Tuesday, July 21, 2009


Tomorrow will hold a total eclipse of the sun-- the longest eclipse this century and the last for several decades. Some people need an excuse to party and I think I’ve come up with one for July. After all, there are no major holidays after July 4th until Sept. 7, 2009, Labor Day. However,tomorrow as I have stated starting at dawn on July 22, 2009, there’s going to be a very lengthy total eclipse of the sun (visible in some part of the world - most notably, India and China). If you are well-heeled (got bucks) you still have time to book yourself on one of the many Solar Eclipse tours that will take you to the best viewing spots in India (Darjeeling) and Bhutan or over to China, reportedly the best viewing locations for this spectacular phenomenon. Researching the net, I found many opportunities to book a Solar Eclipse tour - or even another one ,later on to view another eclipse in a different part of the world (Moon and Sun eclipses seem to occur once or twice per year). The tour that most appealed to me was managed by Astronomy professors, but there are many tour varieties - including some that will also stop at various wondrous tourist attractions in exotic locations. Some of these tours book years in advance, but given the economy, you might luck out and land a spot or two. To be precise about the July 22 eclipse: This July 22 eclipse will be the longest total solar eclipse in the 21st Century; another one like this will not occur until 2132 (long past my bed time). This unusually long eclipse is expected to last up to 6 minutes, 39 seconds or about the same length of that classic old Beatles tune "Hey Jude". It will be visible from a narrow corridor through northern India, northern Bangladesh, Bhutan, the northern tip of Myanmar, central China and the Pacific Ocean, including the Ryukyu Islands (Okinawa). You can view the total eclipse in such cities as Surat, Hangzhou and Shanghai. A significant partial eclipse will be visible from most of South East Asia and northeastern Oceania. If you happen to live near these locations, hooray for you - you will experience a once in a lifetime Eclipse! However, if you don’t, I am sure you can catch the views on CNN or YouTube or other up-to-the-moment news channels some time on the 21st or before. Remember that if you do venture there and you get close to the actual Eclipse, not to look at the sun directly . Also, in some locations, you won’t see it at all (Don’t let the sun catch you crying).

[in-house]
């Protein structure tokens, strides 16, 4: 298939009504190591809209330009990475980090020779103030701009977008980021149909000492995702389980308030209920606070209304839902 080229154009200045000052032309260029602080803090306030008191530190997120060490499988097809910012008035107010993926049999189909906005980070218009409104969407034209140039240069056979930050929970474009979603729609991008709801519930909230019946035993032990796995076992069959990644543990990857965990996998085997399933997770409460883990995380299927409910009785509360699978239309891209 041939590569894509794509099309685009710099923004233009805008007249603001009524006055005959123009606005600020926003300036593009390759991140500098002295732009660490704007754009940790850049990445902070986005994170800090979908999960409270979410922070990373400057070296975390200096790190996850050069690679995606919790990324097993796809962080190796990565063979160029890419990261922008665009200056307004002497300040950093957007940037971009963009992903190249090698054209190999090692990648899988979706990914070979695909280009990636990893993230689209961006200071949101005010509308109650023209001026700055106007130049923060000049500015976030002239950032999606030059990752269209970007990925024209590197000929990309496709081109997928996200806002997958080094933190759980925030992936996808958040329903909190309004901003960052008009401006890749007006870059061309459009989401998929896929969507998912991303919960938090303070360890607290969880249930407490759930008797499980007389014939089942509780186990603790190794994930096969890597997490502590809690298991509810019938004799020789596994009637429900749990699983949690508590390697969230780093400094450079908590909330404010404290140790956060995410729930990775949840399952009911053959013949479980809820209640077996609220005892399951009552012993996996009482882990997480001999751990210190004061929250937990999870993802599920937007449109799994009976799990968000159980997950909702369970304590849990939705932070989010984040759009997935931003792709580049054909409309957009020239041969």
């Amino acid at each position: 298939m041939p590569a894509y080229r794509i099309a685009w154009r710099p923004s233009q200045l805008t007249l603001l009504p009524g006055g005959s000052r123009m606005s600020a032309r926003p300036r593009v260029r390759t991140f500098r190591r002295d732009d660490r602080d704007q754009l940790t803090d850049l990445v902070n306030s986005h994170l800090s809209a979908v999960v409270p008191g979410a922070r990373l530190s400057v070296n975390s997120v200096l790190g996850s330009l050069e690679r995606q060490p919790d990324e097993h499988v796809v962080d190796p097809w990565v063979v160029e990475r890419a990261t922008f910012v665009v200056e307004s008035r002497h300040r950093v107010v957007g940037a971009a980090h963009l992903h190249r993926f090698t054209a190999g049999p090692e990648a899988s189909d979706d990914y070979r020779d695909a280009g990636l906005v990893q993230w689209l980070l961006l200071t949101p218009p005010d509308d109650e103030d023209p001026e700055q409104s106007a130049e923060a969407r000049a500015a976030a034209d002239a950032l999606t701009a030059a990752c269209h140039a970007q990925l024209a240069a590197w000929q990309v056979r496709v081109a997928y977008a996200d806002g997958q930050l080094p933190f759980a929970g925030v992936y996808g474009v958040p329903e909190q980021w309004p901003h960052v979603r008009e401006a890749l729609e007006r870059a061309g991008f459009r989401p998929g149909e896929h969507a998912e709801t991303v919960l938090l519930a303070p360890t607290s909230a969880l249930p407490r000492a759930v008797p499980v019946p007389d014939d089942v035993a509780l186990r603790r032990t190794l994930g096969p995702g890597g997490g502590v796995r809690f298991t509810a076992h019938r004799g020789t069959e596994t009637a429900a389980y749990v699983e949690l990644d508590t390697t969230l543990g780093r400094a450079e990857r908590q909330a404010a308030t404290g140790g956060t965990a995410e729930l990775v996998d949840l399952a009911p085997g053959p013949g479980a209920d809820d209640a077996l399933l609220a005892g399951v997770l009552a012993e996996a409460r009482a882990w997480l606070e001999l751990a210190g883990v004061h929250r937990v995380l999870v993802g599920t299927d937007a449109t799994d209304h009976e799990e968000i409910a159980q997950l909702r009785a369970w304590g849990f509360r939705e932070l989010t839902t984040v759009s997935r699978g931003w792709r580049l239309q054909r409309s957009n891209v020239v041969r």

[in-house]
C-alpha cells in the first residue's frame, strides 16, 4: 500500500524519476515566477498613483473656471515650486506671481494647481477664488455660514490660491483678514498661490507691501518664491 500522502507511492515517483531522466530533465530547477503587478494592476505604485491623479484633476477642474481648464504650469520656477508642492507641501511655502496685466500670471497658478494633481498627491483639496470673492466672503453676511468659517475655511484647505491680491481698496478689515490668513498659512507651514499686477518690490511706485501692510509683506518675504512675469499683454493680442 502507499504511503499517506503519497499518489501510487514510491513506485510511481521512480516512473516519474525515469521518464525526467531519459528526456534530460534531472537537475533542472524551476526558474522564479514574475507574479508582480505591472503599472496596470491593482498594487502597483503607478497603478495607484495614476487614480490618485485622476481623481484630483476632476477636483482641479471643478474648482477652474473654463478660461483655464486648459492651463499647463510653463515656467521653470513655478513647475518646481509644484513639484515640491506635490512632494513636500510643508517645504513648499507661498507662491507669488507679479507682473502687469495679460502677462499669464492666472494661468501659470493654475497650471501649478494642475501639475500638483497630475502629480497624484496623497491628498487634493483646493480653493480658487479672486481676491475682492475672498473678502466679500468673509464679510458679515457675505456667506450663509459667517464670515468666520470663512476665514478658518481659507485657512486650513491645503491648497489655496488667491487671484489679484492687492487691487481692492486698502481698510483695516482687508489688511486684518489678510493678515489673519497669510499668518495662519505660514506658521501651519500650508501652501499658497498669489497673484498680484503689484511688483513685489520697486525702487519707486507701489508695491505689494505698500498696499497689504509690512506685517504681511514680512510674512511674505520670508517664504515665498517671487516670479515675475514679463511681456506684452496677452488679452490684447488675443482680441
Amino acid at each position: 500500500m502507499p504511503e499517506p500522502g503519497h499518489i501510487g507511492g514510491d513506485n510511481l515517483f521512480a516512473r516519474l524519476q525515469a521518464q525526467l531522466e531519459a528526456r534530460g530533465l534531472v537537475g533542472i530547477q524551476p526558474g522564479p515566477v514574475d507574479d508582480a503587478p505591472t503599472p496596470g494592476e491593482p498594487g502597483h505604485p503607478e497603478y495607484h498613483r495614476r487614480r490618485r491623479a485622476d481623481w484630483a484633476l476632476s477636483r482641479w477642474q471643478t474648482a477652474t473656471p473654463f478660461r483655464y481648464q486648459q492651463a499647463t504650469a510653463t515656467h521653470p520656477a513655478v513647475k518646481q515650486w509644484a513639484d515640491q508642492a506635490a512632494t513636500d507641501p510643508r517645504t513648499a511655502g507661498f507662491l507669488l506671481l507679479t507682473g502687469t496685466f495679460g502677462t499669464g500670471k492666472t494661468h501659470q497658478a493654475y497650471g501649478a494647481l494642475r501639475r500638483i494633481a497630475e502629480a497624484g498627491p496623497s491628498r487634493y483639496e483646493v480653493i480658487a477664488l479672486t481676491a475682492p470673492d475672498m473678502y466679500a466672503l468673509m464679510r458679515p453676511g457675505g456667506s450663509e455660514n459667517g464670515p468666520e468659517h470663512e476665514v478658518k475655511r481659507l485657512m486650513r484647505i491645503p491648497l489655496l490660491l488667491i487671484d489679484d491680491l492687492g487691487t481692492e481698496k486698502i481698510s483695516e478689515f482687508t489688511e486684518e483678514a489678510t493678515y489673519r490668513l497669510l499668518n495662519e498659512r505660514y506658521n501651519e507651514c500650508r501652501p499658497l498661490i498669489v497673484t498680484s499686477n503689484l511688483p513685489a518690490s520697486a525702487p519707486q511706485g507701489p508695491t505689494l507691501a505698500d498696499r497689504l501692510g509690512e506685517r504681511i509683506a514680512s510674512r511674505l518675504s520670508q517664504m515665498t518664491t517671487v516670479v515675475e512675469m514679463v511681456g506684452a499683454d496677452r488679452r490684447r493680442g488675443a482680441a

I say: time to plan an Eclipse Party. July 22 falls on a Wednesday; July 21st is Tuesday depending on where you live. Not exactly an optimal party night, but hey, we’re talking really, really long total eclipse. Celebrate! Invite your friends over for a drink (how about a Tequila Sunrise?) and some snacks (don’t forget the sunflower seeds) and whatever other appetizers you may want to serve. Finish off with a sweet treat: an ice cream sundae. (I suggest a mix of vanilla and chocolate, with a few Oreo cookies on top). At my party, I’m going to serve pizza: cheese and black olive, to be exact. Oh yeah-- how about a dress code: everyone must wear black (head to toe, hats optional, as are sunglasses. The more someone looks like a Blues Brother or a Man in Black, the better). A little thematic
music will be called for: eclipse music, like The Doors, Jimi Hendrix and Miles Davis. But the music selection is entirely up to you; it’s your eclipse too. (If you’re stymied, you might want to think about Elton John and his going-down Sun or Andy Williams and his moon river). Whatever music you choose, get creative and have fun with it.

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